Suspending wrongful trading: The wrong move
09 April 2020
Alongside new tools for corporate insolvencies announced by the Business Secretary at the end of March, the Government has also said that wrongful trading provisions will be suspended for three months, retrospectively from 1 March. This move was taken to "give company directors greater confidence to use their best endeavours to continue to trade during this pandemic emergency, without the threat of personal liability should the company ultimately fall into insolvency", according to the Government. However, R3, as the insolvency and restructuring trade body, has concerns over this suspension.
Wrongful trading provisions: the background
The wrongful trading provisions in the Insolvency Act make directors liable for a contribution to an insolvent company's estate if it can be shown they continued to trade but knew, or ought to have known, that there was no reasonable prospect of avoiding insolvency. However, directors are not liable if they can establish they did everything they practically could to reduce the potential loss to the company's creditors while continuing to trade. It is up to the insolvency office holder (i.e. the administrator or liquidator, who is appointed to oversee the insolvency process) to decide whether or not to bring a claim.
It is worth noting that actions under the wrongful trading provisions are difficult to bring successfully, and both insolvency practitioners and judges bear context in mind when considering a potential case in normal circumstances, let alone the ones we find ourselves in currently. If a business is trying to keep going and is only struggling because of COVID-19, that will absolutely be taken into account by the court.
Suspension: Unconsidered consequences and possible alternatives
We can understand why the Government decided to suspend the wrongful trading provisions, and indeed we do have great sympathy with the Government's stated aim of providing certainty and confidence to directors amid huge economic upheaval.
However, the wrongful trading provisions are there for a reason and play an important role in protecting creditors from higher losses than they might otherwise see. The suspension may do very little to help directors acting in good faith, while unintentionally aiding those directors acting in bad faith and wishing to abuse the insolvency framework.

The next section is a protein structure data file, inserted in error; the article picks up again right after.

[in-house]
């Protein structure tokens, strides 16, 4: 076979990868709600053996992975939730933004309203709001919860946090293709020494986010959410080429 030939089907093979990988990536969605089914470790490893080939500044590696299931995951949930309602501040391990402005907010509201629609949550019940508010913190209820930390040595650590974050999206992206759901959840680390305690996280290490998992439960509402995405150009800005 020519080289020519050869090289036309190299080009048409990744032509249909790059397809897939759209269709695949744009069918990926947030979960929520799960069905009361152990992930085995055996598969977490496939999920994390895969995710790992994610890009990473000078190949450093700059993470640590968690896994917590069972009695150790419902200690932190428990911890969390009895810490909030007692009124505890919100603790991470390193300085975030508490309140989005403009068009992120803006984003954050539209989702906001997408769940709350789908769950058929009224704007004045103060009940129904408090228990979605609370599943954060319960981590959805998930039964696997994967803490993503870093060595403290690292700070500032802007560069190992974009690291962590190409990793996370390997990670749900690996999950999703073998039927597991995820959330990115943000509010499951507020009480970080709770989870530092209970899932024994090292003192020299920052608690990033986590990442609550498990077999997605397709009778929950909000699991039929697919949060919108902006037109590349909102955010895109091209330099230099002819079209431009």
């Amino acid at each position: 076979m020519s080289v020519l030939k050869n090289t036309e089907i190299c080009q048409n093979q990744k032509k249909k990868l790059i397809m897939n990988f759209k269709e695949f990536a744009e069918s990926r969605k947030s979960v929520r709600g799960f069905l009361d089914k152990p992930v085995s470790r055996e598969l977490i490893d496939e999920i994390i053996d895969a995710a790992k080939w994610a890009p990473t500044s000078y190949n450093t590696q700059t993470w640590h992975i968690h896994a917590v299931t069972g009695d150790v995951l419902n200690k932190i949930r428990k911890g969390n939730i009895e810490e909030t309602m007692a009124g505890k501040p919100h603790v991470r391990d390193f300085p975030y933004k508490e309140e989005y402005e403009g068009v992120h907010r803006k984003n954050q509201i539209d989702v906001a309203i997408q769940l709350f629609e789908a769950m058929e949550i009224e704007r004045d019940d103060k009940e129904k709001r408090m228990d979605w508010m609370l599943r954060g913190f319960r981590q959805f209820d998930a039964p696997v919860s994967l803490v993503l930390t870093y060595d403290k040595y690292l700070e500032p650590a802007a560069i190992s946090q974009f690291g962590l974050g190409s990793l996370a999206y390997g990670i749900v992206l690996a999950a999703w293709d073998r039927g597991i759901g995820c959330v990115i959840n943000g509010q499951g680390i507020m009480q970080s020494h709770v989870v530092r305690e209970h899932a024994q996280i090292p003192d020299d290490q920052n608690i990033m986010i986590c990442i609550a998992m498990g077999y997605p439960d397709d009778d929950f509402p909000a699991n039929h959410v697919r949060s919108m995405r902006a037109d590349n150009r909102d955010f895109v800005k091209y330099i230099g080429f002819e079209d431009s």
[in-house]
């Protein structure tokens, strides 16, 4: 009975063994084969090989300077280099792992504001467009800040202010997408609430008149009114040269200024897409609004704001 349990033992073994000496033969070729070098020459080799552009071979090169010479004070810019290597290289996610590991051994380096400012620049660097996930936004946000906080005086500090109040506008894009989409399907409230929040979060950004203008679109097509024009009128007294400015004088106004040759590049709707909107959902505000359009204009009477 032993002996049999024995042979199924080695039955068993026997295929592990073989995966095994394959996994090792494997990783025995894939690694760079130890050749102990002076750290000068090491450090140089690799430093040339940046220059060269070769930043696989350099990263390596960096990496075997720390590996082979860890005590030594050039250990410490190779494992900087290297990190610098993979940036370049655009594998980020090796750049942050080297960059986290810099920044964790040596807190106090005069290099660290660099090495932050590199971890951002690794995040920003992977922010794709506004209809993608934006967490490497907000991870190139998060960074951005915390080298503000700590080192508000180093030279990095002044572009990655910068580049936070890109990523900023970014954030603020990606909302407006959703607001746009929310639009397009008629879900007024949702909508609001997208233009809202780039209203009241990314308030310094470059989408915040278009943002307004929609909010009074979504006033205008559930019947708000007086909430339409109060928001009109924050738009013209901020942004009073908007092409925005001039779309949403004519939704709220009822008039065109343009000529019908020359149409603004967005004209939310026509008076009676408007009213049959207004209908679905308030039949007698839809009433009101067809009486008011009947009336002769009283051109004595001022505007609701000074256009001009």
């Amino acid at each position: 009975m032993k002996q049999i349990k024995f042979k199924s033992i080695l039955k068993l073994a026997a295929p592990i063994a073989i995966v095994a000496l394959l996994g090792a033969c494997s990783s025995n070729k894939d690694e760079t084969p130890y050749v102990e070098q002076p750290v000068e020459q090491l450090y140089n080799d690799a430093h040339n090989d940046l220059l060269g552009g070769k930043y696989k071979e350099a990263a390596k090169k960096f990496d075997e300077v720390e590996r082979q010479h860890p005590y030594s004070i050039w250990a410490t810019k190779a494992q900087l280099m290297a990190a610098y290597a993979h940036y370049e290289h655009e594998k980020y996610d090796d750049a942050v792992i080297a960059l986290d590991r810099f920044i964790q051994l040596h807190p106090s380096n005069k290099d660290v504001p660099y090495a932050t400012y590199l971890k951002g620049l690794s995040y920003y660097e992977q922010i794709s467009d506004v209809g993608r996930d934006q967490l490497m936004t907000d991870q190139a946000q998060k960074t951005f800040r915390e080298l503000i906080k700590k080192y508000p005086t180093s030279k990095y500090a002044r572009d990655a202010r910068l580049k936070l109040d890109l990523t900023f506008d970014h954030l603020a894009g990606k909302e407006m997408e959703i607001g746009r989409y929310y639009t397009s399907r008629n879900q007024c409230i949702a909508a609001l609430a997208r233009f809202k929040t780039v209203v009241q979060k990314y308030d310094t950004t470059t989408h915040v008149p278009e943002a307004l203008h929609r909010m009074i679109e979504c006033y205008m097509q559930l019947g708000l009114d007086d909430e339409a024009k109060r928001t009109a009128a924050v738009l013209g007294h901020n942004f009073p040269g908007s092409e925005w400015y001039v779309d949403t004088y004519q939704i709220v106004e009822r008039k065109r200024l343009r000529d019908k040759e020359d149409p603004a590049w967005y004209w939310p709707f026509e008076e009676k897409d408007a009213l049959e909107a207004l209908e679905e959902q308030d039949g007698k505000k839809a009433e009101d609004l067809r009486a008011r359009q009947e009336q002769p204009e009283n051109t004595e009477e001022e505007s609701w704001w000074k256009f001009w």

Another key unintended consequence of suspending the provisions is that it will make it more difficult for an office holder to challenge the directors of businesses which would have entered an insolvency process or become insolvent regardless of the COVID-19 outbreak.
As a result, our members feel there are more useful alternatives out there which would help the profession and the businesses and people it supports.
One of these would be to ensure the word 'reasonable' is present in the legislation where appropriate - such as Point 3 of Section 214 of the Insolvency Act, which could be amended so that directors would be expected to consider "every reasonable step with a view to minimising the potential loss to the company's creditors".
A rebuttal presumption could have been introduced to absolve directors from personal liability for debts incurred in the ordinary course of business for the next six months, as these debts are likely to be incurred as a result of the COVID-19 outbreak. Introducing a measure such as this would also give a liquidator the opportunity to attack the presumption if they considered that there was evidence this was not the case.
A further option would have been the introduction of a proviso that directors could be made personally liable for debts incurred in the period prior to the six months or after the six months, or if there was evidence of fraud or misfeasance, and for the court to consider the effect of COVID-19 in any case involving a trading period from 1 March 2020 to 1 March 2021.
Help for directors - current and future measures
One other positive measure would be to introduce advice and guidance for directors relating to wrongful trading. Directors need to be reassured about how the provision is used in practice. Until this happens, the best approach for any director is to seek advice from an insolvency practitioner or insolvency lawyer and keep a record of why decisions were taken - and retain these records for a number of years.
R3 is disappointed that the wrongful trading provisions have been suspended, despite agreeing with the Government's overall point that directors certainly need extra support and reassurance in the current crisis. The provisions were rarely used against directors in practice, but were an important backstop to deter abusive behaviour from a small minority of bad actors.
Any director who is unsure about the next steps for their business should consider seeking expert advice, while taking care to document all business decisions made and the reasons behind them. With demand for insolvency and restructuring support at a high level, as businesses try and navigate the challenges presented by the coronavirus, ensuring that the source of any advice is qualified, regulated, and reputable is more important than ever.
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